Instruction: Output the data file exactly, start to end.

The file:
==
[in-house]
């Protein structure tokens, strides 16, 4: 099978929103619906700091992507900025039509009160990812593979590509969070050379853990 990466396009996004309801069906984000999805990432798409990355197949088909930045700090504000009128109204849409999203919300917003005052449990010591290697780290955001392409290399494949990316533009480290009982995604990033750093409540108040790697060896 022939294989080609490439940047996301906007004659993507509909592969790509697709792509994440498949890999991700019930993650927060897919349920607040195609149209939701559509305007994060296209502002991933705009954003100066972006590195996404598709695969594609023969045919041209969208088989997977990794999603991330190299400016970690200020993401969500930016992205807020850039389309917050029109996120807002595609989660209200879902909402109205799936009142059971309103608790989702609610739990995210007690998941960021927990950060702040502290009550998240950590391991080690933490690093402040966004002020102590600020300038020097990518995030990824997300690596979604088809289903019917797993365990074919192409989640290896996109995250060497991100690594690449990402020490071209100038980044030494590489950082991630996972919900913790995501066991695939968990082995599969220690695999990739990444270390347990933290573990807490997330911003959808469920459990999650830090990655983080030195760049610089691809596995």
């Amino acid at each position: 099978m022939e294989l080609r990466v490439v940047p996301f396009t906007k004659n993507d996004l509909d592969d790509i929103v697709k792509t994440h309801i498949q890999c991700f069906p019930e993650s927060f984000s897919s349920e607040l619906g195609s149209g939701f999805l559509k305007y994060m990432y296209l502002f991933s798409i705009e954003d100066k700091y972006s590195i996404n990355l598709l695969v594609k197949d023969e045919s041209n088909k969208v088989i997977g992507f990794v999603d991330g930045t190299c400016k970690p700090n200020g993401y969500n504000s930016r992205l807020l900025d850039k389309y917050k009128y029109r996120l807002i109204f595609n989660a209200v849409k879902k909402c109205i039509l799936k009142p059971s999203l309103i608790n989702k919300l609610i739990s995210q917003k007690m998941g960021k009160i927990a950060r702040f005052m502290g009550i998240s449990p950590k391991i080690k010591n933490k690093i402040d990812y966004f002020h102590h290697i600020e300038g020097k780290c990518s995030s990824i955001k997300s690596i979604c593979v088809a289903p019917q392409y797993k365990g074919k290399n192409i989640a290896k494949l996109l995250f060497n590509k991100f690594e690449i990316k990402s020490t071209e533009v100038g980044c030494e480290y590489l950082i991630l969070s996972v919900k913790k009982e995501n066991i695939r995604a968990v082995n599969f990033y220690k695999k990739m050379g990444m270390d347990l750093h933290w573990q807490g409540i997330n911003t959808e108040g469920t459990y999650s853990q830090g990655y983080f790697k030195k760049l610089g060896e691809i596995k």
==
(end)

[in-house]
């Protein structure tokens, strides 16, 4: 099978929103619906700091992507900025039509009160990812593979590509969070050379853990 990466396009996004309801069906984000999805990432798409990355197949088909930045700090504000009128109204849409999203919300917003005052449990010591290697780290955001392409290399494949990316533009480290009982995604990033750093409540108040790697060896 022939294989080609490439940047996301906007004659993507509909592969790509697709792509994440498949890999991700019930993650927060897919349920607040195609149209939701559509305007994060296209502002991933705009954003100066972006590195996404598709695969594609023969045919041209969208088989997977990794999603991330190299400016970690200020993401969500930016992205807020850039389309917050029109996120807002595609989660209200879902909402109205799936009142059971309103608790989702609610739990995210007690998941960021927990950060702040502290009550998240950590391991080690933490690093402040966004002020102590600020300038020097990518995030990824997300690596979604088809289903019917797993365990074919192409989640290896996109995250060497991100690594690449990402020490071209100038980044030494590489950082991630996972919900913790995501066991695939968990082995599969220690695999990739990444270390347990933290573990807490997330911003959808469920459990999650830090990655983080030195760049610089691809596995």
């Amino acid at each position: 099978m022939e294989l080609r990466v490439v940047p996301f396009t906007k004659n993507d996004l509909d592969d790509i929103v697709k792509t994440h309801i498949q890999c991700f069906p019930e993650s927060f984000s897919s349920e607040l619906g195609s149209g939701f999805l559509k305007y994060m990432y296209l502002f991933s798409i705009e954003d100066k700091y972006s590195i996404n990355l598709l695969v594609k197949d023969e045919s041209n088909k969208v088989i997977g992507f990794v999603d991330g930045t190299c400016k970690p700090n200020g993401y969500n504000s930016r992205l807020l900025d850039k389309y917050k009128y029109r996120l807002i109204f595609n989660a209200v849409k879902k909402c109205i039509l799936k009142p059971s999203l309103i608790n989702k919300l609610i739990s995210q917003k007690m998941g960021k009160i927990a950060r702040f005052m502290g009550i998240s449990p950590k391991i080690k010591n933490k690093i402040d990812y966004f002020h102590h290697i600020e300038g020097k780290c990518s995030s990824i955001k997300s690596i979604c593979v088809a289903p019917q392409y797993k365990g074919k290399n192409i989640a290896k494949l996109l995250f060497n590509k991100f690594e690449i990316k990402s020490t071209e533009v100038g980044c030494e480290y590489l950082i991630l969070s996972v919900k913790k009982e995501n066991i695939r995604a968990v082995n599969f990033y220690k695999k990739m050379g990444m270390d347990l750093h933290w573990q807490g409540i997330n911003t959808e108040g469920t459990y999650s853990q830090g990655y983080f790697k030195k760049l610089g060896e691809i596995k």